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» to preserve the life and integrity of my » Damon together. Oppose him, ye winds ! » prevent the eagerness and impatience of » his honourable endeavours; and suffer him » not to arrive, till, by my death, I have » redeemed a life, a thousand times of more 5consequence, of more estimation, than » my own; more estimable to his lovely »» wife , to his precious little innocents, to » his friends, to his country. O! leave me » not to die the worst of deaths in my » Damon. » Dionysius was awed and confounded by the dignity of these sentiments, and by the manner, still more affecting , in which they were uttered. He felt his heart struck by a slight sense of invading truth; but it served rather to perplex than undeceive him. He hesitated. He would have spoken. But he looked down : and retired in silence.

The fatal day arrived. Pythias was brought; and walked, amidst the guard with a serious, but satisfied air, to the place of execution. Dionysius was already there. He was exalted on a moving throne drawn by six white horses, and sat pensive and attentive to the demeanour of the prisoner. Pythias came. He vaulted lightly on the scaffold, and, beholding for some time the apparatus of death, he turned , and with a pleasing countenance, thus addressed the assembly. « My prayers are heard. The » gods are propitious. You know, my. » friends , that the winds have been con» trary till yesterday. Damon could not » come; he could not conquer impossibiilities. He will be here to-morrow ; and » the blood which is shed 10-day, shall » have ransomed the life of


friend. » O! could I erase from your bosoms every » doubt, every mean suspicion, of the ho» nour of the man for whom I am about to » suffer, I should go to my death, even as » I could to my bridal. Be it sufficient, in » the mean time, that my friend will be » found noble~that his truth is unimpeach» able - that he will speedily prove it » -- that he is now on his way, hurrying » on, accusing himself, the adverse ele» ments and the gods. But

hasten to » prevent his speed. Executioner, do >> your office. » As he pronounced the last

a buzz began to arise among the remotest of the people. A distant voice was heard. The crowd caught the words; and * Stop, stop the execution, » was repeated

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by the whole assembly. A man came at full speed; the throng gave way to his approach. He was mounted on a steed of foam. In an instant he was off his horse on the scaffold, and held Pythias straitly embraced. You are safe, he cried, you are « safe, my friend,my beloved friend, the gods » be praised, you are safe! I, now, have no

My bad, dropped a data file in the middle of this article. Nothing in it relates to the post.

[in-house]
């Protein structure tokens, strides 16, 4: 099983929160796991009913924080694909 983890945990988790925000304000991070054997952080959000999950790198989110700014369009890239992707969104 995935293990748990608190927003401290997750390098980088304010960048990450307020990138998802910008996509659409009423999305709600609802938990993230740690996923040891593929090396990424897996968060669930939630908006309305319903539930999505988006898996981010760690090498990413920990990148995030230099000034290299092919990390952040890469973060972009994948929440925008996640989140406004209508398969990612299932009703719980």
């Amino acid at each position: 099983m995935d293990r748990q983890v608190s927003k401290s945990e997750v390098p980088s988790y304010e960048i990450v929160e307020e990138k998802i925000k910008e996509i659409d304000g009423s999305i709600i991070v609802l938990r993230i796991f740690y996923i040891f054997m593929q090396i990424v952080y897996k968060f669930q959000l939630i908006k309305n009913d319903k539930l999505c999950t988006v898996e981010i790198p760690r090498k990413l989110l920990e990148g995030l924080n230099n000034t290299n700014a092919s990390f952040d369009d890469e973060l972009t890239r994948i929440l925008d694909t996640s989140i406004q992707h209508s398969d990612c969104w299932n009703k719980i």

thing but death to suffer : and I am deli>> vered from the anguish of those reproa» ches, which I gave myself, for having » endangered a life so much dearer than » my own ». Pale , and almost speechless, in the arms of his Damon, Pythias replied, in broken accents, « Fatal haste ! Cruel » impatience!

What envious powers » have wrought impossibilities in your fa» your! - But I will not be wholly dis» testimony to the existence of virtue ! » Live happy! live renowned ! And , O! » form me by your precepts, as you have » invited me by your example, to be wor

appointed. Since I cannot die to save, » I will not survive

you ». Dionysius heard, beheld, and considered all with astonishment. His heart was touched; his eyes were opened, and he could no longer resuse his assent to truths, so incontestably proved by facts. He descended from his throne. He ascended the scaffold. « Live , live , ye incomparable pair ! he a exclaimed. Ye have borne unquestionable


thy of the participation of so sacred a friendship.




ANDROCLES was the slave of a noble Roman who was Proconsul of Africk. He had been guilty of a fault, for which his master would have put him to death, had not he found an opportunity to escape out of his hands, and fled into the deserts of Numidia. As he was wandering among the barren sands, and almost dead with heat and hunger,

he saw a cave in the side of a rock. He went into it, and finding at the further end of it a place to sit down upon, rested there for some time. At length to his great surprise a huge overgrown Lion entered at the mouth of the cave, and seeing a man at the upper end of it, immediately made towards him. Androcles gave himself for gone; but the Lion , instead of treating him



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he expected , laid his paw upon his lap, and with a complaining kind of voice fell a licking his hand. Androcles, after having recovered himself a little from the fright he was in , observed the Lion's paw to be exceedingly swelled by a large thorn that stuck in it. He immediately pull'd it out and by squeezing the paw very gently made a great deal of corrupt matter run out of it, which probably freed the Lion from the great anguish he had felt some time before. , The Lion left him upon receiving this good office from him, and soon after returned with a fawn which he had just killed. This he laid down at the feet of his benefactor, and went off again in pursuit of his prey. Androcles, after having sodden the flesh of it by the sun , subsisted upon it, till the Lion had supplied him with another. He lived many days in this frightful solitude, the Lion catering for him with great assiduity. Being tired at length of this savage society, he was resolved to deliver himself up into his master's hands, and suffer the worst effects of his displeasure, rather than be thus driven out from mankind. His master, as was customary for the Proconsuls of Africk, was at that time getting together

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